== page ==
With the help of BarTender® software from Seagull Scientific, the creation of RFID tags becomes much more straightforward and efficient. The Washington-based company has over 30 years of experience in labelling. Their software automatically transforms information into RFID tags. With intelligent templates, labels can be created much more efficiently and with a lower likelihood of errors. Furthermore, the user-friendly design means that no coding skills are required to modify tags. The software is available in four options tailored to companies of different sizes.
Seagull Scientific’s secure solution is particularly useful for companies in the aerospace industry, where safety and compliance with regulatory requirements are paramount. The labelling process adheres to international standards such as ATA Spec 2000. Effective tracking of parts also provides protection against theft and counterfeit.
Ultra-Wideband (UWB) technology is one of the newer asset-tracking technologies available on the market. As its name suggests, UWB works by transmitting data over a large section of the radio spectrum. With the ability to quickly locate assets in short-range at an accuracy of 10 cm, it is said to be the most precise technology for RTLS. This high accuracy is not affected by difficult environmental conditions, which are often characteristic of factories. One downside is that UWB tags require batteries to operate, and these usually do not have a long lifetime.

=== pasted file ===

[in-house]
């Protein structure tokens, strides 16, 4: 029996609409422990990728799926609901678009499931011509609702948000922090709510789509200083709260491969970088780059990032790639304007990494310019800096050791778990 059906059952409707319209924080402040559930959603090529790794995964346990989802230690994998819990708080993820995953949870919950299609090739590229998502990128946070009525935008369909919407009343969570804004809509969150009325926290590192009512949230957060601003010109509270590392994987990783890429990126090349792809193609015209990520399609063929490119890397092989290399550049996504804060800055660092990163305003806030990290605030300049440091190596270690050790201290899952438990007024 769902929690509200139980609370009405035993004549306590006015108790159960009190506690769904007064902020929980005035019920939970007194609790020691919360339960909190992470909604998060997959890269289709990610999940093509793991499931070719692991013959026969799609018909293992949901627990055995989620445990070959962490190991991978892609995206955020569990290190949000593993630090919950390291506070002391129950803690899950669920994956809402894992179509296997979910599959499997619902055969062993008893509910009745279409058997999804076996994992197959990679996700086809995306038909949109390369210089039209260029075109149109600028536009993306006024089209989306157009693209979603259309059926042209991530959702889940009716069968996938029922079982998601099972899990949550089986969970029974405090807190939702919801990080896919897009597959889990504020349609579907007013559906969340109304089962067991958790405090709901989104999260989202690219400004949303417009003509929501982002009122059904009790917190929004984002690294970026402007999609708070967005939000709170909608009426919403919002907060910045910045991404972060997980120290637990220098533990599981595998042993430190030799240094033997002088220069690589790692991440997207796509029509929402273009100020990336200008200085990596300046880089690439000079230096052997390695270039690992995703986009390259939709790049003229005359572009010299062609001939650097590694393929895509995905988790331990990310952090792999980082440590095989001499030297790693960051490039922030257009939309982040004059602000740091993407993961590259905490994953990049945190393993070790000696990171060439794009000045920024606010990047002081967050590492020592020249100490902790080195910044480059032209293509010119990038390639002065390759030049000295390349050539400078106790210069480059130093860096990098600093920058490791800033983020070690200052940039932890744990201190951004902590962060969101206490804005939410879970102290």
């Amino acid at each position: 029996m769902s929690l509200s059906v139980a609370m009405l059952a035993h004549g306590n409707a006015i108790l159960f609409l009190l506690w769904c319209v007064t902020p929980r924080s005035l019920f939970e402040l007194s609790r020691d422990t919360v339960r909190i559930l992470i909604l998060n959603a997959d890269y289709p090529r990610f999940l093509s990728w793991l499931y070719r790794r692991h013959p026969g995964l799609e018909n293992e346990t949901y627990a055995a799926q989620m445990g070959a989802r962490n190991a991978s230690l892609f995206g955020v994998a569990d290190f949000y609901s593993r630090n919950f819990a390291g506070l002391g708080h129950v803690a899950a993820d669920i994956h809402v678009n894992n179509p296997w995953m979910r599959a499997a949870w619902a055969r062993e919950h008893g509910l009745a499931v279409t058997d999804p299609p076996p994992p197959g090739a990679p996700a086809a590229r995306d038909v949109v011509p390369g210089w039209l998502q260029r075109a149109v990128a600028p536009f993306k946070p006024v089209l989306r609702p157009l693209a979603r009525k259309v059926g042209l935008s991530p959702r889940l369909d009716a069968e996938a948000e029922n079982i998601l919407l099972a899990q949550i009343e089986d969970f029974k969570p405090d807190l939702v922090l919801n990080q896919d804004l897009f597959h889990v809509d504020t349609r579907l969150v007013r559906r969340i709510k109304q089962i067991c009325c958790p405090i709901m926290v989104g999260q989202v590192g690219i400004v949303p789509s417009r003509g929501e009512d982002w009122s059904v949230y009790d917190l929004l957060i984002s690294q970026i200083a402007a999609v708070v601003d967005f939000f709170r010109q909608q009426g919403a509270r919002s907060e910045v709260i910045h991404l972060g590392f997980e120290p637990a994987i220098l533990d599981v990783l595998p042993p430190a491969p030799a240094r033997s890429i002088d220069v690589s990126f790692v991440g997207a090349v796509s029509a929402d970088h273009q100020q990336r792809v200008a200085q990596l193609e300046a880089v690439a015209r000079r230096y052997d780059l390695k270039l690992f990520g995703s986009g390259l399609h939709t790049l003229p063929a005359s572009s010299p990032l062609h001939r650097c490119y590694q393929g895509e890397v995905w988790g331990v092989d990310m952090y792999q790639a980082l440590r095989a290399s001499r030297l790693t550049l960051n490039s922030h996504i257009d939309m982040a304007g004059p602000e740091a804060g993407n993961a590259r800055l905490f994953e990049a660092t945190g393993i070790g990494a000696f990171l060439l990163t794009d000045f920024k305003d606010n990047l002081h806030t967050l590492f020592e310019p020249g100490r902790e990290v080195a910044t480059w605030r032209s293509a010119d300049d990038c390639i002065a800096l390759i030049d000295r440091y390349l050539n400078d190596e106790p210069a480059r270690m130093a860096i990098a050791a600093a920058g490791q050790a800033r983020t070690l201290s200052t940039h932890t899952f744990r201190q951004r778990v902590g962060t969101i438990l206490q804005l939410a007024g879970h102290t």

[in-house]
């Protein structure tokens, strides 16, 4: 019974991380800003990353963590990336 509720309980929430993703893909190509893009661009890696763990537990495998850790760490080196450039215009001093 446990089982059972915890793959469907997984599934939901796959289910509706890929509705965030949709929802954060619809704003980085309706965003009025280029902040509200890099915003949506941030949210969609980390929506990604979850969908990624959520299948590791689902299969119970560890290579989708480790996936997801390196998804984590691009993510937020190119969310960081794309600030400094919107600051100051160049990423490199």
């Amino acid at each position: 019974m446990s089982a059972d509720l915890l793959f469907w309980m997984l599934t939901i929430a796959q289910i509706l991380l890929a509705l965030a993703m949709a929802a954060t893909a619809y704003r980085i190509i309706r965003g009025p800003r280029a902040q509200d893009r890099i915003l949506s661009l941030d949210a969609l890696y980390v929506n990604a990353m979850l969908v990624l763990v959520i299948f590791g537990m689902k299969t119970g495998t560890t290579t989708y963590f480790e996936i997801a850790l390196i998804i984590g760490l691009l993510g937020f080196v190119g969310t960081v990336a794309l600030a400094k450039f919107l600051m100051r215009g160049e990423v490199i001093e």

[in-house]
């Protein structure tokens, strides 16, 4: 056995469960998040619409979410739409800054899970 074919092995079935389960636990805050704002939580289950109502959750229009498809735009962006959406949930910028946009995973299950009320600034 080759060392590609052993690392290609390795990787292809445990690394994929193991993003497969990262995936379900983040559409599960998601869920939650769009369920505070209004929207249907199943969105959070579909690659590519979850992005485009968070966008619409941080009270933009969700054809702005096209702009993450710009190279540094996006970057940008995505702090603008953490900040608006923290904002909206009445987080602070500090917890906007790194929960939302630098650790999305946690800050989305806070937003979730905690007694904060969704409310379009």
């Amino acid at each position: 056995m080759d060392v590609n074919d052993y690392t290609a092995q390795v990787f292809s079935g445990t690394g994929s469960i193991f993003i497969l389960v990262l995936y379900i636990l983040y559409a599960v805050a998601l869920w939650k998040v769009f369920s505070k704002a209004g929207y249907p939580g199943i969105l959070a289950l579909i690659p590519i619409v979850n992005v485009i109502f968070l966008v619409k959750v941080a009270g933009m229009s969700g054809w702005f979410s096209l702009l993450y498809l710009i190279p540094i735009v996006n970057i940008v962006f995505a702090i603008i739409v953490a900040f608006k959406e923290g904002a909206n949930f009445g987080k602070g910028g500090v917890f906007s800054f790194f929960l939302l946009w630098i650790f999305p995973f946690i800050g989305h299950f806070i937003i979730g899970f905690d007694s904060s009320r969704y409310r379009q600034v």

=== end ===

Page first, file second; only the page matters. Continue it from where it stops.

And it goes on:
KINEXON’s RTLS is based on UWB technology and is designed with the most challenging industrial environments in mind, meaning it is characterised by high precision and maximum robustness. The Munich-based company have developed a solution which requires only one day for set-up and installation. The hardware includes KINEXON’s ePaper Tag, Asset Tag, Vehicle Tag and Anchor Network. Asset tags are ultra-small industry-specific UWB sensors. Sensor data is recorded by the anchors, without interfering with nearby WLAN or Bluetooth applications.